The receiver was built using another nRF24L01+ chip and an Arduino. Once the address and other registers were configured properly, [Richard’s] custom radio was able to pick up the radio commands being sent from the lighting remote. All [Richard] had to do at this point was press each button and record the communications data which resulted. The Arduino code for the receiver is available on the project page.
[Richard] took it an extra step and wrote his own library to talk to the flashes. He has made his library available on github for anyone who is interested.
[OiD] picked up a couple of cheap studio strobes off eBay and was not happy with the power control. So he rewired it. These lights are like supercharged flashes for professional photographers, and contain some very large capacitor banks. His first hack didn’t work out too well, and he wound up welding the innards of a switch together. He was successful however, in his second attempt to tame the large voltages.
He’s using two 1N5408 diodes, which are rated at 3 amps, for charging the capacitor bank. A massive 60EPS08 diode, rated at 60 amps with a Frankenstein worthy surge rating of 950 amps is used to separate the charge between the two capacitor banks, and allows one to discharge into the flash tube.
Consisting of just a handful of components, [OiD]’s hack greatly improves the performance of the strobe’s power adjustment settings. He does an excellent job at documenting the hack for all to see. Be sure to check out his bog for full details.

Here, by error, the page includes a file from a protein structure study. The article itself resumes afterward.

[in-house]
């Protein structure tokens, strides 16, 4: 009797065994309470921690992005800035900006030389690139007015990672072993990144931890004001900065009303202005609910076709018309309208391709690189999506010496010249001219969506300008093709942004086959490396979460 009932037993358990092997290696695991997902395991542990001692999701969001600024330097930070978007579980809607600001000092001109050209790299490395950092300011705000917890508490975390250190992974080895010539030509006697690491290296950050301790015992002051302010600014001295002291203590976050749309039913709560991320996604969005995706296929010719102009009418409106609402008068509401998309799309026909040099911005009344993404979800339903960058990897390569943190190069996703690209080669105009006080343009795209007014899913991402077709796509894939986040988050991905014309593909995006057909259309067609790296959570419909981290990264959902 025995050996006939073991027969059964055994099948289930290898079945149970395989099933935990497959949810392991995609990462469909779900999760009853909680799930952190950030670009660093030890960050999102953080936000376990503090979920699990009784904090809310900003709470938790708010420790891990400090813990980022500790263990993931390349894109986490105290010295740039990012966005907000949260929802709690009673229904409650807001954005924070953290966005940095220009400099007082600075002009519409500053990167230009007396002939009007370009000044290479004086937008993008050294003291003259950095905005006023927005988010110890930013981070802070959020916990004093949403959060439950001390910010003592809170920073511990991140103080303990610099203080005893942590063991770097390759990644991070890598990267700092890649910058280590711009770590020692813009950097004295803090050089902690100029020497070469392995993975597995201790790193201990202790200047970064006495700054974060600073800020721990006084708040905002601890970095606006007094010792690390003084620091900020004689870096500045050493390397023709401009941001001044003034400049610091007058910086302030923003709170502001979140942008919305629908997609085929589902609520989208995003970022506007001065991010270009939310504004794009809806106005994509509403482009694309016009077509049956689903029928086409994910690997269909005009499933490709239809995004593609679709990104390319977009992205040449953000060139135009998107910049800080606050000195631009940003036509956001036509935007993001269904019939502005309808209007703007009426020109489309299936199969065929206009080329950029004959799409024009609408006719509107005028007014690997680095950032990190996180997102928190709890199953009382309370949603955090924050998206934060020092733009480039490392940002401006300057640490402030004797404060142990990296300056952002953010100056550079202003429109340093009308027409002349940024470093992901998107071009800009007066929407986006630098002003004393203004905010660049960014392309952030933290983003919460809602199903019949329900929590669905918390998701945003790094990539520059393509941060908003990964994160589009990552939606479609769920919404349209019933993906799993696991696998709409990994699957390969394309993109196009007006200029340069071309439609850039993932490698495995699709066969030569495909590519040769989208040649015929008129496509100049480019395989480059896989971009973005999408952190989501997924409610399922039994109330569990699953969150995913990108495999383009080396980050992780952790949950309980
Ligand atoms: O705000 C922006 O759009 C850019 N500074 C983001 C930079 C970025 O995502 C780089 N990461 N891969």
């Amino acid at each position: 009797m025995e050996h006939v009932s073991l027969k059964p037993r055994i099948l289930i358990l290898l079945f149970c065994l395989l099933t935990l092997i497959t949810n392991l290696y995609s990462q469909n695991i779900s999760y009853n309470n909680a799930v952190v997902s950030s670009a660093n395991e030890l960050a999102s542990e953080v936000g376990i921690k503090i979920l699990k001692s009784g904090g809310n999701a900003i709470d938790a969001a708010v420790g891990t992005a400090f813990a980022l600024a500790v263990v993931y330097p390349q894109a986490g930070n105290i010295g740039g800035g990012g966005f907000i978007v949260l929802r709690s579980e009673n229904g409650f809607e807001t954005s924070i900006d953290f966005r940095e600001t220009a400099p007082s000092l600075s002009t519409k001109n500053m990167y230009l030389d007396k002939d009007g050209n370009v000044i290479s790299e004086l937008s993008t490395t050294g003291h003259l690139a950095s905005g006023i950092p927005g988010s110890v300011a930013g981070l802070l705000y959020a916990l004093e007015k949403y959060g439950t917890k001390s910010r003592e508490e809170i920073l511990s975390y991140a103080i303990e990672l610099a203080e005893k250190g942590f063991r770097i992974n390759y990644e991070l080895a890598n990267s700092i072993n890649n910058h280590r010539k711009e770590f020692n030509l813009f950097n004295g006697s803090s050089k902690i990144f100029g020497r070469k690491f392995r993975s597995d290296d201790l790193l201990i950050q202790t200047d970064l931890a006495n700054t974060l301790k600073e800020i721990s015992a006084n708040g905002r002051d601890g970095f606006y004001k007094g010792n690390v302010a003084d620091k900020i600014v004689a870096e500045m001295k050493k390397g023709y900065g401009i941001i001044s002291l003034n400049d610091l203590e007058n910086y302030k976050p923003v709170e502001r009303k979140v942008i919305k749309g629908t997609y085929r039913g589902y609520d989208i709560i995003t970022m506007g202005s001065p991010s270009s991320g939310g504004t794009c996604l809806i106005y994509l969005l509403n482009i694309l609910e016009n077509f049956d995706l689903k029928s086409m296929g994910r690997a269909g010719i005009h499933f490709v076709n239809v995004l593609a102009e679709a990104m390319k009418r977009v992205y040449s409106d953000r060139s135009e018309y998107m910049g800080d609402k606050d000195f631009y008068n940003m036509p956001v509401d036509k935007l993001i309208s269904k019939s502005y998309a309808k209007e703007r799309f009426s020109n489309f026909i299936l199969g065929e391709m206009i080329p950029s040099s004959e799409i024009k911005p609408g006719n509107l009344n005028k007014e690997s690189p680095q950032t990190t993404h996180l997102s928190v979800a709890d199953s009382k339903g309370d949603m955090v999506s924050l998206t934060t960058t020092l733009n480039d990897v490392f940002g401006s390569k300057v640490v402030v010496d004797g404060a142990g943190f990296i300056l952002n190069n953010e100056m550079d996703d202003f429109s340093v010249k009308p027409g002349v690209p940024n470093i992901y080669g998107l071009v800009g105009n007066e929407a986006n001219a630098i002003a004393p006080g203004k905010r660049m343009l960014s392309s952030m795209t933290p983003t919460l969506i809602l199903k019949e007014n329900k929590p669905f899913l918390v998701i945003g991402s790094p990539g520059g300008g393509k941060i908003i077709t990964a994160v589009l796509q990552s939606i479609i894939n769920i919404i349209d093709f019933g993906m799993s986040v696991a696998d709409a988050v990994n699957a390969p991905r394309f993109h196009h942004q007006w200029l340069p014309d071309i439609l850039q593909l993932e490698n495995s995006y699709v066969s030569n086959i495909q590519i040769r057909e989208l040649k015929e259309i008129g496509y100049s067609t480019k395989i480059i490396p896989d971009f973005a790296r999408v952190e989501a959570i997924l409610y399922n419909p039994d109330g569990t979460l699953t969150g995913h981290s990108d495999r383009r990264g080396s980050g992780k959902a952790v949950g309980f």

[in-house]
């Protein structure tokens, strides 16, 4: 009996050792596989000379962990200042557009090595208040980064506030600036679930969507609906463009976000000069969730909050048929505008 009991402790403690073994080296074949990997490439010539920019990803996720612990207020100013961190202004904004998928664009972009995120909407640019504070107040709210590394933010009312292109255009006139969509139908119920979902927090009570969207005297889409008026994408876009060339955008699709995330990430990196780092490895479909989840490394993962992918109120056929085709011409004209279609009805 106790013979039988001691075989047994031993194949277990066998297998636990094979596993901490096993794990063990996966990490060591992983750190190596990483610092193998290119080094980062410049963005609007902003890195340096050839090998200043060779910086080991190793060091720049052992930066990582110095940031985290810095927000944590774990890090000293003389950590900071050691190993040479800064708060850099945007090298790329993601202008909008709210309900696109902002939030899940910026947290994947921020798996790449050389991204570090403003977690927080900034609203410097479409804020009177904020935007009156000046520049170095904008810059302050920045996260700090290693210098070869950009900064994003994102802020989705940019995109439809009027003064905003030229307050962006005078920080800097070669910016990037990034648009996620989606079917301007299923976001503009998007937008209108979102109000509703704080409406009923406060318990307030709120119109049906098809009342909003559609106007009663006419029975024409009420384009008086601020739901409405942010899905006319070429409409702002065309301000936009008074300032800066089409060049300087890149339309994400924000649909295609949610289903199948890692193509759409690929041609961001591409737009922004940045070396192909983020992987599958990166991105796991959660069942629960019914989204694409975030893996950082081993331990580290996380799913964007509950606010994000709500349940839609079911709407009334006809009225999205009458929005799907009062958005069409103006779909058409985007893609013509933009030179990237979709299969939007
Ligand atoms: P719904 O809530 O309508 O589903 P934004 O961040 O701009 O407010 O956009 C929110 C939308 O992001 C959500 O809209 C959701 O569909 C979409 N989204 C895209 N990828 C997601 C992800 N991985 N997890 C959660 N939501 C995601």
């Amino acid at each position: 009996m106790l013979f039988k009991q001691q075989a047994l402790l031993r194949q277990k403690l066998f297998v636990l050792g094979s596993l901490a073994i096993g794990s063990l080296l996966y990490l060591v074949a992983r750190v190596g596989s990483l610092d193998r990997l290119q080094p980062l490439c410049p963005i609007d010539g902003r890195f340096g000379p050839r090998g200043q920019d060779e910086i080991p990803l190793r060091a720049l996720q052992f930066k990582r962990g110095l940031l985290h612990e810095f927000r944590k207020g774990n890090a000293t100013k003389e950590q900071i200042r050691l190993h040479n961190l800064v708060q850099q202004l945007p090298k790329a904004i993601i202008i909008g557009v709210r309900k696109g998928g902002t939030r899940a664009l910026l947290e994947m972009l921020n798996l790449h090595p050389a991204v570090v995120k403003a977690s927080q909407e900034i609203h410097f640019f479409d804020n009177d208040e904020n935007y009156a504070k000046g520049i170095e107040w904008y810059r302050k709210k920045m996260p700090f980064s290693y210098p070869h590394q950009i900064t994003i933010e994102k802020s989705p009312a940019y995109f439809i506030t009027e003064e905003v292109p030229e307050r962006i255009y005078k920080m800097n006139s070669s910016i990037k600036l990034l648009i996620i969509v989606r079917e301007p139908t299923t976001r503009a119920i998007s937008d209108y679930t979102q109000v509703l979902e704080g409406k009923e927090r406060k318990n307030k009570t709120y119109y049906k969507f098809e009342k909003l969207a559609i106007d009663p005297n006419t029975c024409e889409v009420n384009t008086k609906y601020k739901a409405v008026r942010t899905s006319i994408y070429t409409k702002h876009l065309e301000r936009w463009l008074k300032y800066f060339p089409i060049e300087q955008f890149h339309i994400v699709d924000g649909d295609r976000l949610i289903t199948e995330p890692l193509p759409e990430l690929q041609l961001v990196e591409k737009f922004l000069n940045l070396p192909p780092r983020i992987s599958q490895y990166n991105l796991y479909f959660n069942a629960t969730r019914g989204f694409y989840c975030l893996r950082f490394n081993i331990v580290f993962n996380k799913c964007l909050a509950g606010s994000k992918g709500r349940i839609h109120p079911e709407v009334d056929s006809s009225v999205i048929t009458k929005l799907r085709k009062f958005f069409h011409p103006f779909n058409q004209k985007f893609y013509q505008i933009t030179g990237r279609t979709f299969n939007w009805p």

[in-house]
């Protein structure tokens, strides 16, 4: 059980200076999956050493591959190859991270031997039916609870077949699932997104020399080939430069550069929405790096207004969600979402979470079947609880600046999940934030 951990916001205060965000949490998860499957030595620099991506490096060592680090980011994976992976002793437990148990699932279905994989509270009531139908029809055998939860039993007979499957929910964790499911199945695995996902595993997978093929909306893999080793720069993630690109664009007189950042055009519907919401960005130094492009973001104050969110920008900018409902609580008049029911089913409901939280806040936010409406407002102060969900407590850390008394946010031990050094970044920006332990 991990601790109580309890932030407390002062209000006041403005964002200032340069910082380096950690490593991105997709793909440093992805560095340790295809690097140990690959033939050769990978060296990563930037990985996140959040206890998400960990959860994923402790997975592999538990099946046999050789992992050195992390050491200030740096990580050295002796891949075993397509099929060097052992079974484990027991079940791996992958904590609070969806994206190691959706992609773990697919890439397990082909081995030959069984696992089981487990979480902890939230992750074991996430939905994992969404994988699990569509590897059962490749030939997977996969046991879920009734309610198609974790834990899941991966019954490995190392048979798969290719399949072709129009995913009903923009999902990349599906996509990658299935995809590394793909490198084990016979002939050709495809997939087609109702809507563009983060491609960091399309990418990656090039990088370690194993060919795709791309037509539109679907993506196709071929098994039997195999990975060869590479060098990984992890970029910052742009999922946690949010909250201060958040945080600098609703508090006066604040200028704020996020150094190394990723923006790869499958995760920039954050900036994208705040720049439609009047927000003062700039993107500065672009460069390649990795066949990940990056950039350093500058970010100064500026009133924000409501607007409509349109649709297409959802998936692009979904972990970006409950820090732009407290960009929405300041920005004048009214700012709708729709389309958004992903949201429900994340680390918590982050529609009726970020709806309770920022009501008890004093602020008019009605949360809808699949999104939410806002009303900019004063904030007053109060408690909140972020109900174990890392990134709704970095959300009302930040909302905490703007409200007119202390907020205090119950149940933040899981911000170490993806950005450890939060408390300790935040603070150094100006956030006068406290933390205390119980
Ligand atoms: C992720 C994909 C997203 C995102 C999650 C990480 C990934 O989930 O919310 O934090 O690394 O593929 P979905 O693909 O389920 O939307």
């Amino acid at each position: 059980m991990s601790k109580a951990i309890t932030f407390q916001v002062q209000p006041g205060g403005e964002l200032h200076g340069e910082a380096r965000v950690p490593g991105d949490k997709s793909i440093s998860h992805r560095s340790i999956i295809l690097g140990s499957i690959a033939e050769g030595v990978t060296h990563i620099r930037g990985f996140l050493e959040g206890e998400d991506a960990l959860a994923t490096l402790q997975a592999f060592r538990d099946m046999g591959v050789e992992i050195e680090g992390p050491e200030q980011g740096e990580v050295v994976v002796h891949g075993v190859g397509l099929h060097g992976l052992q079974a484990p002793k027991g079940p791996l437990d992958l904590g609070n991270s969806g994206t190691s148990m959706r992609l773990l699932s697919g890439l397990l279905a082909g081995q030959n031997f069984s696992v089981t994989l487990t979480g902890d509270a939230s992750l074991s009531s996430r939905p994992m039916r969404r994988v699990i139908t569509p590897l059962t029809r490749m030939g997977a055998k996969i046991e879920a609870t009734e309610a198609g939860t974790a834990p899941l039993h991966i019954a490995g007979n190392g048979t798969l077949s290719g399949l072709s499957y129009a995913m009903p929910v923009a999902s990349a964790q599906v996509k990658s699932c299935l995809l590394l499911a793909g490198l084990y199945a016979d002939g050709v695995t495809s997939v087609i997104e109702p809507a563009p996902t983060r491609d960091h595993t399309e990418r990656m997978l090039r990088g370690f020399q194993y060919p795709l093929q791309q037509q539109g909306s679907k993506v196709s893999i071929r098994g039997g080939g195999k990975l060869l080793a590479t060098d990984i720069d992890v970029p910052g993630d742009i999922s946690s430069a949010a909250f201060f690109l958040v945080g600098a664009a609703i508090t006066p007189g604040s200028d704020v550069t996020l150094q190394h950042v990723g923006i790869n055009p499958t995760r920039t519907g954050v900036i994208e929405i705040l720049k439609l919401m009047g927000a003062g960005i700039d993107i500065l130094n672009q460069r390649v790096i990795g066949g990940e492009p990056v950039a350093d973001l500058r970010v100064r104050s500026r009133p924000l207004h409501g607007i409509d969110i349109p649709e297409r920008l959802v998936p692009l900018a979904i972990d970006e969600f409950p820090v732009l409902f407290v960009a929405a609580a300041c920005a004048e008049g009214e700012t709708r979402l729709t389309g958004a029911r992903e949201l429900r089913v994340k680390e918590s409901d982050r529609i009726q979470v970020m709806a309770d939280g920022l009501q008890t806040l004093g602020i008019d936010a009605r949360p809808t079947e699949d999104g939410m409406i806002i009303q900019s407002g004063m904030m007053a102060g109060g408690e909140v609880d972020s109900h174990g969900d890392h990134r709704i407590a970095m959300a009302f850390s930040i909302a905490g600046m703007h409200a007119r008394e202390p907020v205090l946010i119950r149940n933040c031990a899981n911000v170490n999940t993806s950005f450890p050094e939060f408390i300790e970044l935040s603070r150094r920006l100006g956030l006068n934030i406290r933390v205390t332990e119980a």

Since we’re not high-end camera aficionados it was a surprise to us that the hot shoe that allows a camera to interface with a flash module has changed rather dramatically over the years. Apparently the interface used to be mchanical-electrical in that the camera would use mechanical means to connect two electrodes from the hot shoe. It didn’t matter the voltages it was switching because the camera didn’t have an electrical system connected to the interface. The problem is that connecting a modern camera to what [David Cook] calls ‘legacy’ flash hardware could damage it. So he developed the Safe-Sync to interface modern cameras with older flash modules.